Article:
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RE: Very Annoying problem... blocks everything...
Dosn't matter what IP address on any interface you ping. All comes back
with the same thing.
I turned on logging to see what wasn't making and such. I'm seeing DNS
requests getting blocked...
Routing is not an issue. The packets (ICMP, et al) are getting blocked.
I do a pfctl -f /etc/pf.conf -e and I can't ping anything... I do a
pfctl -d to turn it off... and everything goes back to working just fine.
With one of them blocking ping packets when it shouldn't... take the
"server network" for example. It has full access to the firewall, and the
firewall has full access to it.
But it can't ping anything on that network...
From: Daniel Hartmeier [mailto:email@example.com]
Sent: Monday, December 16, 2002 5:27 PM
Cc: firstname.lastname@example.org; email@example.com
Subject: Re: Very Annoying problem... blocks everything...
Your rule set is too large for me to debug without actually running it.
But you can debug it step by step yourself:
All your rules use 'quick', and you say the packets get blocked by the
last two 'block' rules. That means the packets don't match a 'pass' rule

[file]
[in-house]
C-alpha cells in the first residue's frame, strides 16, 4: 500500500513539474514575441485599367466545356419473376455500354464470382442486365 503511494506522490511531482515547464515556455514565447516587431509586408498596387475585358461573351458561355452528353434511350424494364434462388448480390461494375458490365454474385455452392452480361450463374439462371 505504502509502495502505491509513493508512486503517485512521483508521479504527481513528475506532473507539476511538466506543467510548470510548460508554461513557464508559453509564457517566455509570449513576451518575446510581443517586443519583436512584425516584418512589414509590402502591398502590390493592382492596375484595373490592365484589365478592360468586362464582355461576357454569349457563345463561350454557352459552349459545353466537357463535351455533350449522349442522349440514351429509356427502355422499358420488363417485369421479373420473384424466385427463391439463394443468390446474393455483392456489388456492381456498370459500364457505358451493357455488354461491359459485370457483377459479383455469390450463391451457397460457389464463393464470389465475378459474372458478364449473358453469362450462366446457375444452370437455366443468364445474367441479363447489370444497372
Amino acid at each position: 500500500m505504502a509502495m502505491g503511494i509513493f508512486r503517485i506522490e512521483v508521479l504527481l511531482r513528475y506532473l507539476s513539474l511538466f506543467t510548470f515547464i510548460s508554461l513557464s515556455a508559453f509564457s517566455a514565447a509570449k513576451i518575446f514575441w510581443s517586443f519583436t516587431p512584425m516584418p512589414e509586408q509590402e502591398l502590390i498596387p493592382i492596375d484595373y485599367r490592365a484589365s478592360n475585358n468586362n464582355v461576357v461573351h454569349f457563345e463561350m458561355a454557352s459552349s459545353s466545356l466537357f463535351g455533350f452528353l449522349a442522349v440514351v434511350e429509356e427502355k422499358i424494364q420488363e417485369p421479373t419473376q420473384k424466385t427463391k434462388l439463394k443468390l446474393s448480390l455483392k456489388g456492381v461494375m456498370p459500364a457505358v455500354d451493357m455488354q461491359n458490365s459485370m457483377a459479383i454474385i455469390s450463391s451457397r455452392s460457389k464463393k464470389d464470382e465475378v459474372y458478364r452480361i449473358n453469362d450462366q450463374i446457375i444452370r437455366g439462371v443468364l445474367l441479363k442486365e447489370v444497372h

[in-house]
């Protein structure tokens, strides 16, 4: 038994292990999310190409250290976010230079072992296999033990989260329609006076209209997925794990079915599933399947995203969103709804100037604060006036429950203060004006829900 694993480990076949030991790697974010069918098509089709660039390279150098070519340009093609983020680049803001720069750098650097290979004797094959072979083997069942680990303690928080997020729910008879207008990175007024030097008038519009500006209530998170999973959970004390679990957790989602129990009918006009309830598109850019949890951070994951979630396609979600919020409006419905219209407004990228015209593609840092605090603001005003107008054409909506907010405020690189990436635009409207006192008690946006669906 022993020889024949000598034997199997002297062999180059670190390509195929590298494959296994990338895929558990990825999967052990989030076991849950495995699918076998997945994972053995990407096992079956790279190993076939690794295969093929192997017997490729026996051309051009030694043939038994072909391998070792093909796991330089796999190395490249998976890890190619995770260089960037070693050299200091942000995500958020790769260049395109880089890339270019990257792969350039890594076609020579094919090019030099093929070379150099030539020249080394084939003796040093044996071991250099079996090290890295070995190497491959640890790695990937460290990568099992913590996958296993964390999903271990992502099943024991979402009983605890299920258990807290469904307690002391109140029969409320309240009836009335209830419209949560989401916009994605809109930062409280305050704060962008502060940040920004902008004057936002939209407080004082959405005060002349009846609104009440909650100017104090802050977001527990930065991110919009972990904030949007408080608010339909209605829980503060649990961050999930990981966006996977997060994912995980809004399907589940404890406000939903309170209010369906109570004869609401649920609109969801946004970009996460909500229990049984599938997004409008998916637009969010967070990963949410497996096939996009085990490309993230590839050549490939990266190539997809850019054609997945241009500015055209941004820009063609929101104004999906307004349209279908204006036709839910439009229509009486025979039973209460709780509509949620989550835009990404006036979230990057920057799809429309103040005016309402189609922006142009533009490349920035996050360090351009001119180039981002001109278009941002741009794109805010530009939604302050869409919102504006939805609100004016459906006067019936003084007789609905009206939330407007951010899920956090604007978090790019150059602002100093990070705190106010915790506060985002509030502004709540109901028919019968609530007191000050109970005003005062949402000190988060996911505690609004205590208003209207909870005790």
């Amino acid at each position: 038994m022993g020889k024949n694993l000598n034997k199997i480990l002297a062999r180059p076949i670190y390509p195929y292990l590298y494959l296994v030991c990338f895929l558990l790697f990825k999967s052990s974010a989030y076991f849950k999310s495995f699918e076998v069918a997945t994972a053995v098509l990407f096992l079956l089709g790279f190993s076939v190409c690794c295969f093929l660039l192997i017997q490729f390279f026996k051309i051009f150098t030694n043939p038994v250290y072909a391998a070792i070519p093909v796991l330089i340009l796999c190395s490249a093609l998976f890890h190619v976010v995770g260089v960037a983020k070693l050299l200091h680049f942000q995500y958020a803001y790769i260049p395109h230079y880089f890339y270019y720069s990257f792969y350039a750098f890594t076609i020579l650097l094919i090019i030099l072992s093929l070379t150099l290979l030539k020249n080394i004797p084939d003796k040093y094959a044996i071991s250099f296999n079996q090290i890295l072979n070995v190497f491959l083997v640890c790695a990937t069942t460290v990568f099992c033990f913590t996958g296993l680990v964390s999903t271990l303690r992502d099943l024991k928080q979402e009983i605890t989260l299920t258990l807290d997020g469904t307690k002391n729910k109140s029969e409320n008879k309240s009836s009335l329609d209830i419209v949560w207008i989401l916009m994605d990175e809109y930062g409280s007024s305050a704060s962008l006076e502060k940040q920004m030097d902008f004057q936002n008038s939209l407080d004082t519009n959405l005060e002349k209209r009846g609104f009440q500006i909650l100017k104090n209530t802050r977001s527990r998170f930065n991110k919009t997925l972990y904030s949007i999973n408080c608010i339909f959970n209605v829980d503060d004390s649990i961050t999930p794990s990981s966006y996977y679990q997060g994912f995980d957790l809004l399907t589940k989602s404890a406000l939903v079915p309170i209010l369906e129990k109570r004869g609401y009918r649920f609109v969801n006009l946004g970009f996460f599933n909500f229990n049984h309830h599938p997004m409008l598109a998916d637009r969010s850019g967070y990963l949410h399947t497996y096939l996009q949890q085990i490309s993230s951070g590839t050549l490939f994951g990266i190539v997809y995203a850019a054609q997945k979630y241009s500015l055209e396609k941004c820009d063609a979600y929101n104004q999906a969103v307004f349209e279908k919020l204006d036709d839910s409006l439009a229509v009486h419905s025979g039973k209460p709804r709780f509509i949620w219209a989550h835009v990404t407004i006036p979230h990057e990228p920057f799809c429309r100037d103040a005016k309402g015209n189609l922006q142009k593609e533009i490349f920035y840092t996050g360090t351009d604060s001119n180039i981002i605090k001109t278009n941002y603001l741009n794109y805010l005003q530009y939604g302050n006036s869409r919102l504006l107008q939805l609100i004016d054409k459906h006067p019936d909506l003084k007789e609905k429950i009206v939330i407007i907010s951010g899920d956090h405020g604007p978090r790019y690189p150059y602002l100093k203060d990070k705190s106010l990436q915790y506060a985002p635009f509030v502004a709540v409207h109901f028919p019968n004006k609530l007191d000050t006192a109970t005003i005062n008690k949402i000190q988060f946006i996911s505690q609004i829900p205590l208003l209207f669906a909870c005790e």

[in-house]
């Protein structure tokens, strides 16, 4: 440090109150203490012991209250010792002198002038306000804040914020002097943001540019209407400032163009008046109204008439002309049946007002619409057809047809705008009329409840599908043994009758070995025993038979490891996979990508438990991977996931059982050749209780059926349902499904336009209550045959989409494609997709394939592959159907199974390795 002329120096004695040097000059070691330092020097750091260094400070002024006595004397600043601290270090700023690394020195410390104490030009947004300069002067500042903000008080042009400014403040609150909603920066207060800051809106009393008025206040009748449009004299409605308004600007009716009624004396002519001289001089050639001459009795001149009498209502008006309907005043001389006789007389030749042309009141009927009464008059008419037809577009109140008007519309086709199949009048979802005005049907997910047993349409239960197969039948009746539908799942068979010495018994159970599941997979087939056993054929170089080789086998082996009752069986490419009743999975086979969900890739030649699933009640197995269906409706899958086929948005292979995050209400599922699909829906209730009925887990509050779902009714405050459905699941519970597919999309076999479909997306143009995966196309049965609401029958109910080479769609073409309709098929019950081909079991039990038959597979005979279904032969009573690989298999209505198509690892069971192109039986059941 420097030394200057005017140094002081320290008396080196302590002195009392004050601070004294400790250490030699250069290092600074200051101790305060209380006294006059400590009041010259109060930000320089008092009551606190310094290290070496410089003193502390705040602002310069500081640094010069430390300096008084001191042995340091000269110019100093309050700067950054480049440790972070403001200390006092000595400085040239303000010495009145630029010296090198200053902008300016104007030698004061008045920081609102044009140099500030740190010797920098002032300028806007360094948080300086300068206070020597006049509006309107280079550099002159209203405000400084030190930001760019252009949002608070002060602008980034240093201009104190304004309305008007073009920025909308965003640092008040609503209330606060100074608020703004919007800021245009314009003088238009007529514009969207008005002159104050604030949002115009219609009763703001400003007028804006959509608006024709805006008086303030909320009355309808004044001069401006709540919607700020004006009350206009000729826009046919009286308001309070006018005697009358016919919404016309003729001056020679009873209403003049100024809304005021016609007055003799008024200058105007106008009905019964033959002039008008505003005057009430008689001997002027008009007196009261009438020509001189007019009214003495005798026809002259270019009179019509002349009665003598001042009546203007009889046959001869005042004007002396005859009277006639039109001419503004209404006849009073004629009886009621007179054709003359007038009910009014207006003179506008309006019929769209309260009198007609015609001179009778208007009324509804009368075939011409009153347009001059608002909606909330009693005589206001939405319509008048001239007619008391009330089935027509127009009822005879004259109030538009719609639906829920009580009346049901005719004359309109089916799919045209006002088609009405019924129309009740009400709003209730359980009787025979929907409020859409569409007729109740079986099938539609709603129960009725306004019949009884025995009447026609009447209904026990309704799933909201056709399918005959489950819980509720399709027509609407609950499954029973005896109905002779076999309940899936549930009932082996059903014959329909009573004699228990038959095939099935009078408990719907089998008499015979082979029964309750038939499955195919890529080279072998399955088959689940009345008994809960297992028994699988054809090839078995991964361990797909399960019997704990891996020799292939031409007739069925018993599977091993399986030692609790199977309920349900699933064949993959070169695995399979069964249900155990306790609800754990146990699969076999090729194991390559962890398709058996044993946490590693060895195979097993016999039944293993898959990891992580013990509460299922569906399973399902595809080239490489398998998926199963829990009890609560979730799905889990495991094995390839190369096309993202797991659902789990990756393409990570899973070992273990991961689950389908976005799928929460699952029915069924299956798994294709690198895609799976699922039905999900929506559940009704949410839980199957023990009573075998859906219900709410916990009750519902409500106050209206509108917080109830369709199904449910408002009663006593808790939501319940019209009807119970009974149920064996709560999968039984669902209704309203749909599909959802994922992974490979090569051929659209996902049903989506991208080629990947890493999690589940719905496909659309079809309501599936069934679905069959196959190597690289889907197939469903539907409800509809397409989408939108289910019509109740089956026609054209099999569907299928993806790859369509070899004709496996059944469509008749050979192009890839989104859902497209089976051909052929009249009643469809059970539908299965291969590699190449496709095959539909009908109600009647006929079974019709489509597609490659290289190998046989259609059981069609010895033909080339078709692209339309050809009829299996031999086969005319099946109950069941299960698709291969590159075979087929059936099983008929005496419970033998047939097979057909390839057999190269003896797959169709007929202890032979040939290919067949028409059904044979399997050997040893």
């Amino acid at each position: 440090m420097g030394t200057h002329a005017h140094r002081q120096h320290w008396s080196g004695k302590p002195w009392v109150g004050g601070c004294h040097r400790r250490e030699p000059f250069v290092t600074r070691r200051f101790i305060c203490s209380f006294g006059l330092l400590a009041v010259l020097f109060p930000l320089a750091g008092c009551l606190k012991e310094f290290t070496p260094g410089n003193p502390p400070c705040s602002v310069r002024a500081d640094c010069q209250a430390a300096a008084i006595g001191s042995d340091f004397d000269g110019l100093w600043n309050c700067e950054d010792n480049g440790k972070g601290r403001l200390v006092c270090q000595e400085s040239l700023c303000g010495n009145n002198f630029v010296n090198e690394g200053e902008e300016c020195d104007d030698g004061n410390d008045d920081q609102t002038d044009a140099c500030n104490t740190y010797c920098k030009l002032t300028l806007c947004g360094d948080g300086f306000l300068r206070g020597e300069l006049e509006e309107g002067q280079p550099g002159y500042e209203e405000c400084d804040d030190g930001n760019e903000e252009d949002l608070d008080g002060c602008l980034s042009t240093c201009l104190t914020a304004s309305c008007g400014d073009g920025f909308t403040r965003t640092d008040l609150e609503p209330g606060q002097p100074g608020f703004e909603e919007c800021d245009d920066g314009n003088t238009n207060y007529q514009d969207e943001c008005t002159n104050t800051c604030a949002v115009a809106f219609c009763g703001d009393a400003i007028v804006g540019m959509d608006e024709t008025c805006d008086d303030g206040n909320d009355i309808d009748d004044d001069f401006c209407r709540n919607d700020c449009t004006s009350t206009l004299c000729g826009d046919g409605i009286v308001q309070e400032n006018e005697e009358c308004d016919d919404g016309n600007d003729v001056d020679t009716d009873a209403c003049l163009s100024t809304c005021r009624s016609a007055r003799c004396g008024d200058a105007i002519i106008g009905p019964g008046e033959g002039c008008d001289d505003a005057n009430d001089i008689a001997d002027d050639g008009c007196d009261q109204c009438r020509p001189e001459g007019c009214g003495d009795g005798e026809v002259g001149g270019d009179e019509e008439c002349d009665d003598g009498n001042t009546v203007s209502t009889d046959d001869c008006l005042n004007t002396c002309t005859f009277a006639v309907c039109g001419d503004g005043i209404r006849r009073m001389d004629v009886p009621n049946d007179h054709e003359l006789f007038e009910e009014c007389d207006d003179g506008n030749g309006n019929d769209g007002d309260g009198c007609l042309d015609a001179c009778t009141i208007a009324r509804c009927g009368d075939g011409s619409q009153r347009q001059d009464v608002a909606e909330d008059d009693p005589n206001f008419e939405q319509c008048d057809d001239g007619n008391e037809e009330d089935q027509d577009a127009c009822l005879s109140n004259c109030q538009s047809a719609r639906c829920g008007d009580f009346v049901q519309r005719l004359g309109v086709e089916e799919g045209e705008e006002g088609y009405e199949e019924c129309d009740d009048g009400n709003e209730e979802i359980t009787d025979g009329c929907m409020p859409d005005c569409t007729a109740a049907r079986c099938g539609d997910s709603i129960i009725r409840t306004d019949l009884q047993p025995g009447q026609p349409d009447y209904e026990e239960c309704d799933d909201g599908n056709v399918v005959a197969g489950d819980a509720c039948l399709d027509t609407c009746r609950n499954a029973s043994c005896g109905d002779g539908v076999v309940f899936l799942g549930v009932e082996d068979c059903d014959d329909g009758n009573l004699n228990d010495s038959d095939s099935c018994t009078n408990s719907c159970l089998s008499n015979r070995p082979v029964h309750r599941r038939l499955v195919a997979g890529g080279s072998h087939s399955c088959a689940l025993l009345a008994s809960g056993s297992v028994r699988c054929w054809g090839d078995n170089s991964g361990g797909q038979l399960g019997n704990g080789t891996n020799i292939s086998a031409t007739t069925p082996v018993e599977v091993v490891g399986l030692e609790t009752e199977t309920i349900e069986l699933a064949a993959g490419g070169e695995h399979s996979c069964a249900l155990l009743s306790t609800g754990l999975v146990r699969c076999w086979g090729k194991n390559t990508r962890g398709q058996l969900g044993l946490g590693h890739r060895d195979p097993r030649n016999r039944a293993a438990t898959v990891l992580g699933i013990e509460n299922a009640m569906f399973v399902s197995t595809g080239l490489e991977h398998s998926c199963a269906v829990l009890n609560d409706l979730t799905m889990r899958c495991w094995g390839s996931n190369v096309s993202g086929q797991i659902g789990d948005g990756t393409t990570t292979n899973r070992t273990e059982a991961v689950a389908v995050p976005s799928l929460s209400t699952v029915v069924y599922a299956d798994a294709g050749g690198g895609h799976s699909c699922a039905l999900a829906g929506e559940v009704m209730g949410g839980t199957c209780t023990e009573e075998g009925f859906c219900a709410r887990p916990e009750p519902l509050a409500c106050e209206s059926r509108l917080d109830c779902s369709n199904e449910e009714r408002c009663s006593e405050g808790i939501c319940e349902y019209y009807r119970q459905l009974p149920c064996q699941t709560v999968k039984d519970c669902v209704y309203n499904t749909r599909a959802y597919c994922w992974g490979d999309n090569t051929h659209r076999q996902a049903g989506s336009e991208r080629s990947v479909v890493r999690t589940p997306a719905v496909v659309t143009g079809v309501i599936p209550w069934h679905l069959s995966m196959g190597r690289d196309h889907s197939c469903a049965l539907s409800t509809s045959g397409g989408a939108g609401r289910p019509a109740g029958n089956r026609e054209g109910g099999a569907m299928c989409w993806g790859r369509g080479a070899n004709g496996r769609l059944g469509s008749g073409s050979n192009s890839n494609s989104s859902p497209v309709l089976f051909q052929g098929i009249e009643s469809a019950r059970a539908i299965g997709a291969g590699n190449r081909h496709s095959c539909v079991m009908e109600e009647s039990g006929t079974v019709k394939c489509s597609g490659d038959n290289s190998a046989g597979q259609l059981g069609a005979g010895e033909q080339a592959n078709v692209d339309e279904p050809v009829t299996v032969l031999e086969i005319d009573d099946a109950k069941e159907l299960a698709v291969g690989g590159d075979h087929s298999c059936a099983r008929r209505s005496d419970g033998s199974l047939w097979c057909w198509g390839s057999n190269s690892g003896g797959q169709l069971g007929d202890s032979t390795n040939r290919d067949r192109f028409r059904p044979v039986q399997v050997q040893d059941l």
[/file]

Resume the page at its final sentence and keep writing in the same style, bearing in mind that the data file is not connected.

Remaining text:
that you expect them to match.
You'll have to go through all connections that don't work and follow the
same procedure, I'll just show it for the example you gave.
When you ping 192.168.3.250 64 from the firewall, what interface do
these pings get routed through? It's not clear from your pf.conf, but
it might be dc1.
What source IP address is the firewall using for the pings to
192.168.3.250? You can run tcpdump on the interface they pass out
through to find out, if it's not clear from ifconfig output.
So, now you know what interface the pings should go out through and what
source and destination address they have.
Now go through all your 'pass on dc1' rules, manually. You assume one of
them should match these pings, but none of them does. That's why the
final 'block' rules are the first and last matching rules.
Maybe you forgot to allow a source or destination address on that
interface, or a protocol, etc.
I'd start with pinging hosts in all networks from the firewall, until
that works. Then ping host across networks, in all combinations.